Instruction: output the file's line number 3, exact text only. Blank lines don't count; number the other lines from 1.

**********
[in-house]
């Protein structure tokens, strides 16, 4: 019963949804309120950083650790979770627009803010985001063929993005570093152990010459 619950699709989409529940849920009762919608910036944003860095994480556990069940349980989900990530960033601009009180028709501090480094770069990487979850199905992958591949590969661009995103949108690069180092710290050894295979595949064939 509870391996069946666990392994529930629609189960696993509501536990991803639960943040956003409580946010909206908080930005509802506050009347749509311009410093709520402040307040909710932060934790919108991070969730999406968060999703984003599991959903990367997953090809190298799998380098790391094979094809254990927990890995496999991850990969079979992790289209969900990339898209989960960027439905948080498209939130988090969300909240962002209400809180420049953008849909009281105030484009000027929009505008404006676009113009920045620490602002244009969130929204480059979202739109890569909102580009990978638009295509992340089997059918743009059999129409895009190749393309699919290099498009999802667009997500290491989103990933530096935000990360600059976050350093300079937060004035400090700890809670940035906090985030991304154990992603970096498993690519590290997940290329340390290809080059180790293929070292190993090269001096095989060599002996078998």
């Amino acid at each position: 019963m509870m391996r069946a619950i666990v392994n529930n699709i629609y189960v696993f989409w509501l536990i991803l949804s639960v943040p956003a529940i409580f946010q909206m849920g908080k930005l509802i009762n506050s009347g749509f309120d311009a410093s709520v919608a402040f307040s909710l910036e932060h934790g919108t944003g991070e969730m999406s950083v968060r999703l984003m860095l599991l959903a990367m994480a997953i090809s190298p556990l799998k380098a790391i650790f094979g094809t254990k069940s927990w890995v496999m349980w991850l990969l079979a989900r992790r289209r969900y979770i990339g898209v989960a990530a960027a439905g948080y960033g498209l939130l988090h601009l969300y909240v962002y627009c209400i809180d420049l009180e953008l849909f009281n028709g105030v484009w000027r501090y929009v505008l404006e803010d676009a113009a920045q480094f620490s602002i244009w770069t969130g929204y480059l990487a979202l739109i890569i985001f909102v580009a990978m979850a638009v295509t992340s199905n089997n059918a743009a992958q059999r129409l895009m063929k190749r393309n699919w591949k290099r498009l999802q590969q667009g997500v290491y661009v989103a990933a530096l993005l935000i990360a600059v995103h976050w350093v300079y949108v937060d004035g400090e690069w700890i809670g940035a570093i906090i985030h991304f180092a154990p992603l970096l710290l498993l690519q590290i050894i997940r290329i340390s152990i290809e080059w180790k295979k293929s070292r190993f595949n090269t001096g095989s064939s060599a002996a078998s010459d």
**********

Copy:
């Amino acid at each position: 019963m509870m391996r069946a619950i666990v392994n529930n699709i629609y189960v696993f989409w509501l536990i991803l949804s639960v943040p956003a529940i409580f946010q909206m849920g908080k930005l509802i009762n506050s009347g749509f309120d311009a410093s709520v919608a402040f307040s909710l910036e932060h934790g919108t944003g991070e969730m999406s950083v968060r999703l984003m860095l599991l959903a990367m994480a997953i090809s190298p556990l799998k380098a790391i650790f094979g094809t254990k069940s927990w890995v496999m349980w991850l990969l079979a989900r992790r289209r969900y979770i990339g898209v989960a990530a960027a439905g948080y960033g498209l939130l988090h601009l969300y909240v962002y627009c209400i809180d420049l009180e953008l849909f009281n028709g105030v484009w000027r501090y929009v505008l404006e803010d676009a113009a920045q480094f620490s602002i244009w770069t969130g929204y480059l990487a979202l739109i890569i985001f909102v580009a990978m979850a638009v295509t992340s199905n089997n059918a743009a992958q059999r129409l895009m063929k190749r393309n699919w591949k290099r498009l999802q590969q667009g997500v290491y661009v989103a990933a530096l993005l935000i990360a600059v995103h976050w350093v300079y949108v937060d004035g400090e690069w700890i809670g940035a570093i906090i985030h991304f180092a154990p992603l970096l710290l498993l690519q590290i050894i997940r290329i340390s152990i290809e080059w180790k295979k293929s070292r190993f595949n090269t001096g095989s064939s060599a002996a078998s010459d």